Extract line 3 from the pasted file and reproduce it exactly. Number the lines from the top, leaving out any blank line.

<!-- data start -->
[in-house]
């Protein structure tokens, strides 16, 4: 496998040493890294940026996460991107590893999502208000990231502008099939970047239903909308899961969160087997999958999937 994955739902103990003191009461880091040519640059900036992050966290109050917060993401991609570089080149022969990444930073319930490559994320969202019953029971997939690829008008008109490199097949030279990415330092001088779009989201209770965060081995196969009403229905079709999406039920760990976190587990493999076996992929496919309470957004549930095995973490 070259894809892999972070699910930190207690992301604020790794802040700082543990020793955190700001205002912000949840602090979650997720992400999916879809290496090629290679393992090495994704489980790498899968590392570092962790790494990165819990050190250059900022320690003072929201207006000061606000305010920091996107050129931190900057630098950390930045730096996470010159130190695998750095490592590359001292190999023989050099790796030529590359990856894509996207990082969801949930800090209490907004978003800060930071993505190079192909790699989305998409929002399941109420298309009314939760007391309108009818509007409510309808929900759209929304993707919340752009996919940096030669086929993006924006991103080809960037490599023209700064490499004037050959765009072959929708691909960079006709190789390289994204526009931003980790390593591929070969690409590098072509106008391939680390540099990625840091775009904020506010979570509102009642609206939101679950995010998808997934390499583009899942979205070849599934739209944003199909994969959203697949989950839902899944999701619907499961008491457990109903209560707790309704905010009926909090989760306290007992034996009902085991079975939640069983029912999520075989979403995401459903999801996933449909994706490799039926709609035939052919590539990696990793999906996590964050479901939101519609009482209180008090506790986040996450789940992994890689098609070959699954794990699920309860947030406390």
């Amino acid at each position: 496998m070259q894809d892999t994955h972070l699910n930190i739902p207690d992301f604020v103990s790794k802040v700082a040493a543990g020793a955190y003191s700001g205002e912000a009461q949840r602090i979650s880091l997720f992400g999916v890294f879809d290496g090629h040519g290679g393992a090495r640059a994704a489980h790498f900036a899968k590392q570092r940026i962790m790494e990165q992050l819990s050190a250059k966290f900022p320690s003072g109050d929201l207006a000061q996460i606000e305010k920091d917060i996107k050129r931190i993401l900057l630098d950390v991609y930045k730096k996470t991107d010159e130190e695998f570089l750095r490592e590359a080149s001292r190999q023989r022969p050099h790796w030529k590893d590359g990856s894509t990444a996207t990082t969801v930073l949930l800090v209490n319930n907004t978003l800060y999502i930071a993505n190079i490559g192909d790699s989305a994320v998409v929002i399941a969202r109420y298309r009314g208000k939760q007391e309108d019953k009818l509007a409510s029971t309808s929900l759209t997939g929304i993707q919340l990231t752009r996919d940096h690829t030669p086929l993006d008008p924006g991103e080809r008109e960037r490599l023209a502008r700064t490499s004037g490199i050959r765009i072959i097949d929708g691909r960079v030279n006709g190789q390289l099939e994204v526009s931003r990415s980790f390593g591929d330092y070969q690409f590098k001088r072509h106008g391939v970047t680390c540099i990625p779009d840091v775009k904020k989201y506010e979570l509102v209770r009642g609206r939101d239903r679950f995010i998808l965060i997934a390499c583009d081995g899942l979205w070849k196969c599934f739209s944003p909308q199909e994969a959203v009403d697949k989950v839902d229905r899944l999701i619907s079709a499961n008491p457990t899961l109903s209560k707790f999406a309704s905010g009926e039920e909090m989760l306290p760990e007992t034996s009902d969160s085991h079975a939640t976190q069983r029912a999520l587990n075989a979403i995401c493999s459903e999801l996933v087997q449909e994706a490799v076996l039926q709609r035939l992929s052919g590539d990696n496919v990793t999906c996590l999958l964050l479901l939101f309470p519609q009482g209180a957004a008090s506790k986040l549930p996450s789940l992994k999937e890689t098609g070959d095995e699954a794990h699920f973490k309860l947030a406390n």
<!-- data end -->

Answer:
């Amino acid at each position: 496998m070259q894809d892999t994955h972070l699910n930190i739902p207690d992301f604020v103990s790794k802040v700082a040493a543990g020793a955190y003191s700001g205002e912000a009461q949840r602090i979650s880091l997720f992400g999916v890294f879809d290496g090629h040519g290679g393992a090495r640059a994704a489980h790498f900036a899968k590392q570092r940026i962790m790494e990165q992050l819990s050190a250059k966290f900022p320690s003072g109050d929201l207006a000061q996460i606000e305010k920091d917060i996107k050129r931190i993401l900057l630098d950390v991609y930045k730096k996470t991107d010159e130190e695998f570089l750095r490592e590359a080149s001292r190999q023989r022969p050099h790796w030529k590893d590359g990856s894509t990444a996207t990082t969801v930073l949930l800090v209490n319930n907004t978003l800060y999502i930071a993505n190079i490559g192909d790699s989305a994320v998409v929002i399941a969202r109420y298309r009314g208000k939760q007391e309108d019953k009818l509007a409510s029971t309808s929900l759209t997939g929304i993707q919340l990231t752009r996919d940096h690829t030669p086929l993006d008008p924006g991103e080809r008109e960037r490599l023209a502008r700064t490499s004037g490199i050959r765009i072959i097949d929708g691909r960079v030279n006709g190789q390289l099939e994204v526009s931003r990415s980790f390593g591929d330092y070969q690409f590098k001088r072509h106008g391939v970047t680390c540099i990625p779009d840091v775009k904020k989201y506010e979570l509102v209770r009642g609206r939101d239903r679950f995010i998808l965060i997934a390499c583009d081995g899942l979205w070849k196969c599934f739209s944003p909308q199909e994969a959203v009403d697949k989950v839902d229905r899944l999701i619907s079709a499961n008491p457990t899961l109903s209560k707790f999406a309704s905010g009926e039920e909090m989760l306290p760990e007992t034996s009902d969160s085991h079975a939640t976190q069983r029912a999520l587990n075989a979403i995401c493999s459903e999801l996933v087997q449909e994706a490799v076996l039926q709609r035939l992929s052919g590539d990696n496919v990793t999906c996590l999958l964050l479901l939101f309470p519609q009482g209180a957004a008090s506790k986040l549930p996450s789940l992994k999937e890689t098609g070959d095995e699954a794990h699920f973490k309860l947030a406390n």